And, on some level, everyone wants to live a life of purpose. Studs Terkel first wrote about the American worker’s struggle to earn a living and also create a life and a legacy over thirty years ago in his classic book, Working: “It is about a search, too, for daily meaning as well as daily bread, for recognition as well as for cash, for astonishment rather than torpor; in short for a sort of life rather than a Monday through Friday sort of dying...” A Southwest Airlines ramp agent shared a wonderful story about the meaning he was able to find in his work because of the larger purpose of Southwest Airlines. (Ramp agents are engaged in highly demanding work—among other things, they load heavy bags on planes in extreme weather conditions all year round, often on weekends and through the holidays.) This particular ramp agent had a wife, three children, and a Golden Retriever at home. He told me that when his kids start complaining that “Daddy has to work on Thanksgiving again,” he gathers them around and tells them: “If Daddy didn’t go to work, many families wouldn’t be able to fly around the country and be with their loved ones. Without Daddy doing his job, little kids all across the country wouldn’t get to see their grandparents, their aunts and uncles, or any of their cousins. Daddy has to go to work to make sure everyone can be with their families.” Now you tell me—would you rather go to work to deliver that 32 IT’S NOT WHAT YOU SELL, IT’S WHAT YOU STAND FOR kind of freedom or go to work to load bags on a plane? That’s how purpose infiltrates an organization and transforms lives of toil into lives of purpose.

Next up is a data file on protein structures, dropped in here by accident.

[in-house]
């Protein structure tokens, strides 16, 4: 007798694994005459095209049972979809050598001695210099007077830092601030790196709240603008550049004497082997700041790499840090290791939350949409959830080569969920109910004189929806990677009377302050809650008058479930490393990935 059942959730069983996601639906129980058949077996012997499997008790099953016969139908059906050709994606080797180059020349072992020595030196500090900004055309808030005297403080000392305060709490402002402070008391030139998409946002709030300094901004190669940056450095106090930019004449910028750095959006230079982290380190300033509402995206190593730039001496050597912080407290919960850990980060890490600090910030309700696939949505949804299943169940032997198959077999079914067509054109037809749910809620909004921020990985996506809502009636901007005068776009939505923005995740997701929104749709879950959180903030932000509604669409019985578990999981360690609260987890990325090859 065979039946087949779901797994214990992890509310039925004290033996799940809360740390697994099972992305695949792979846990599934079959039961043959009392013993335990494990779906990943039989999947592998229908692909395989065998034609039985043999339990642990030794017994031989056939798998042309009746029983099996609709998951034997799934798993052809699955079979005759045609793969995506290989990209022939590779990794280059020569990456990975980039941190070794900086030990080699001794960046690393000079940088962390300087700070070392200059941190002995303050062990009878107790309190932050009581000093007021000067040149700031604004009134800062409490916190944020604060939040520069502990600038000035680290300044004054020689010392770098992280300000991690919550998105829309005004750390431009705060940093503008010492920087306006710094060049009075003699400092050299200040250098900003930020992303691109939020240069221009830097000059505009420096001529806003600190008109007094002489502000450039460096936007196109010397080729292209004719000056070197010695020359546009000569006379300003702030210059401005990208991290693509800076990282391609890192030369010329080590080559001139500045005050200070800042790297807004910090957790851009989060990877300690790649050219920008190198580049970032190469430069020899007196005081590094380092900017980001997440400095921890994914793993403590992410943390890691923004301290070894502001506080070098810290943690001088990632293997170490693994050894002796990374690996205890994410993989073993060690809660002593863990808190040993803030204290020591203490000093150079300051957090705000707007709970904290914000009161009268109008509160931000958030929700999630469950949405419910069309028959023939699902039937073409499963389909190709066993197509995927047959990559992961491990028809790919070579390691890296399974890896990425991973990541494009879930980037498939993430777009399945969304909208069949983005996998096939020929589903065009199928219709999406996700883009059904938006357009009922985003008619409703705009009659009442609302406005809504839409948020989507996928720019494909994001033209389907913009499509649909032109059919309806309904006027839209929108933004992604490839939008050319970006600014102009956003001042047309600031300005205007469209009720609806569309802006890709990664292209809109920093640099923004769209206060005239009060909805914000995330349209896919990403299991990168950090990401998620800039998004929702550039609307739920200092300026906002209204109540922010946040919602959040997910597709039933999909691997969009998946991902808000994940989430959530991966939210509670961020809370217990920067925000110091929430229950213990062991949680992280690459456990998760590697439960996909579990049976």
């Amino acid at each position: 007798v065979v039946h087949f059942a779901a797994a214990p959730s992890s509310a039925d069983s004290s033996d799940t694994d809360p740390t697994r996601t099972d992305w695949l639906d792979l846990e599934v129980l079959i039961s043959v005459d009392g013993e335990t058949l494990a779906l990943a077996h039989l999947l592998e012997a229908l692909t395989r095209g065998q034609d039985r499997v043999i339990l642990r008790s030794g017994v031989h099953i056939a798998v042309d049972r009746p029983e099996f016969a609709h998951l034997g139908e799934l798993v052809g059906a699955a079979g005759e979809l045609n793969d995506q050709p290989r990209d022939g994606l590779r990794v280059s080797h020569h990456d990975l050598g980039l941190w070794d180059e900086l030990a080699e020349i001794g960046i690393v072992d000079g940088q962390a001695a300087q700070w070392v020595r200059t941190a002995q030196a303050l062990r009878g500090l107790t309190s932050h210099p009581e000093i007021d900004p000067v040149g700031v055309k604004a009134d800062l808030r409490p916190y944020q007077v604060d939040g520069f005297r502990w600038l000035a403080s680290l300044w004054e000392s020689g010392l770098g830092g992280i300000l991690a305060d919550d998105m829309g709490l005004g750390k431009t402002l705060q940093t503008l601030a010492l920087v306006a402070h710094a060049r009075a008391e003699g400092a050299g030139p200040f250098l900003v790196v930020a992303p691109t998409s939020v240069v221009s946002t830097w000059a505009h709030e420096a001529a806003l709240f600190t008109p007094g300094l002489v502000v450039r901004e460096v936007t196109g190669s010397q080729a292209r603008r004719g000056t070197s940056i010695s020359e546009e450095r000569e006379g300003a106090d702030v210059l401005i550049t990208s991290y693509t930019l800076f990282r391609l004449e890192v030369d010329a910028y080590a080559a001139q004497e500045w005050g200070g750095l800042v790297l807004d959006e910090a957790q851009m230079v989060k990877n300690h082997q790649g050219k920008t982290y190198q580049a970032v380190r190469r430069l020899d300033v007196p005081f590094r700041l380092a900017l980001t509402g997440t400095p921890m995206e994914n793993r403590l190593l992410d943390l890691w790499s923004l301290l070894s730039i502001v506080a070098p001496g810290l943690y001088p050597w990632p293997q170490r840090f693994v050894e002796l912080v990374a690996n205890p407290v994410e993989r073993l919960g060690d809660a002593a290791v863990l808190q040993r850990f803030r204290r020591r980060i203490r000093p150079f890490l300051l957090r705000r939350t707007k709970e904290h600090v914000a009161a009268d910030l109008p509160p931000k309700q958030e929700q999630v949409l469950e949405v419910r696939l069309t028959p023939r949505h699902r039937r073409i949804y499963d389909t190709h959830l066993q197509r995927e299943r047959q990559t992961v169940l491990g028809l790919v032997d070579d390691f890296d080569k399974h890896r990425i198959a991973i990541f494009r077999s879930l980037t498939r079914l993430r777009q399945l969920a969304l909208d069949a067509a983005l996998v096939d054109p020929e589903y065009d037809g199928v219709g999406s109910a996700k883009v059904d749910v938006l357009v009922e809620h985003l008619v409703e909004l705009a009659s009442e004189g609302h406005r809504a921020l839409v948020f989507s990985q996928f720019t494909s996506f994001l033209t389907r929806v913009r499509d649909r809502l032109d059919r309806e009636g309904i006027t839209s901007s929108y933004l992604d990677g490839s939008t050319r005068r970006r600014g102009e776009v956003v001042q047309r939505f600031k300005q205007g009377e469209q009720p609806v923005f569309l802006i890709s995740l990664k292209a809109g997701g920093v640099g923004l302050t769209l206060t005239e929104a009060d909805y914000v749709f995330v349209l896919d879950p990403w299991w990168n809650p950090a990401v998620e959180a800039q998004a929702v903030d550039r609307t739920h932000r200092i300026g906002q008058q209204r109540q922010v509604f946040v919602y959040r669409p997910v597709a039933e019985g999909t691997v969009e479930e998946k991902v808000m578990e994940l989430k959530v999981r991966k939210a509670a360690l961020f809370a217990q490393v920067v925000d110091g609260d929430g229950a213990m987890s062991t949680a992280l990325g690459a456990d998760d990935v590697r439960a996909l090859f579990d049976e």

George Bernard Shaw probably described this yearning for meaningful work best in this famous passage often invoked to describe a
life well lived:
This is the true joy in life, the being used for a purpose recognized by yourself as a mighty one; being a force of nature instead of a feverish selfish clod of ailments and grievances complaining that the world will not devote itself to making you happy. I am of the opinion that my life belongs to the whole community and as long as I live, it is my privilege to do for it whatever I can.
What if every organization lived by that passage? How much more joy might there be if people felt that their talents were being used “for a purpose recognized... as a mighty one”? By building your organization to serve a real need in the marketplace, organizations can help play a significant role in fulfilling the individual quest for a purposeful life.
Recent research into happiness demonstrates that the happiest people aren’t those with the most money but those with a sense of purpose—a sense that they are contributing to something bigger than themselves.
At least some of this has to derive from work. The purpose of a business, then, must be explicit and go beyond boosting the share price or fulfilling some bland mission statement. People want to believe that they’re part of something meaningful. The sense of purpose doesn’t have to be grandiose or revolutionary, merely credible and anchored in values.
—Margaret Heffernan, Another Day, Another Mountain to Climb, fastcompany.com (March 2005) What Is a Purpose and Why Should You Want One? 33
Purpose drives everything. It will drive all major decision making and become the determining factor in how you allocate resources, hire employees, plan for the future, and judge your success.
Purpose is a path to high performance. It fulfills a deep-seated need that people have and will drive preference for your company.
Purpose fosters visionary ideas and meaningful innovation. It provides the motivation and direction necessary to create meaningful innovation.
Purpose moves mountains. It can rally the troops to overcome seemingly insurmountable odds.
Purpose will hold you steady in a turbulent marketplace. It will see you through when times get tough and the road seems unclear.
Purpose injects your brand with a healthy dose of reality. It is not something you can fake. It’s genuine. It’s real. And it’s something that your customers honestly appreciate about you.
Purpose recruits passionate people. It will make your organization more attractive to value-based, passionate people.
Purpose brings energy and vitality to the work at hand. It provides meaningful and sustainable motivation for employees.
Purpose contributes to a life well lived. Work is no longer a 9-to-5 job to be endured but a meaningful source of fulfillment and satisfaction.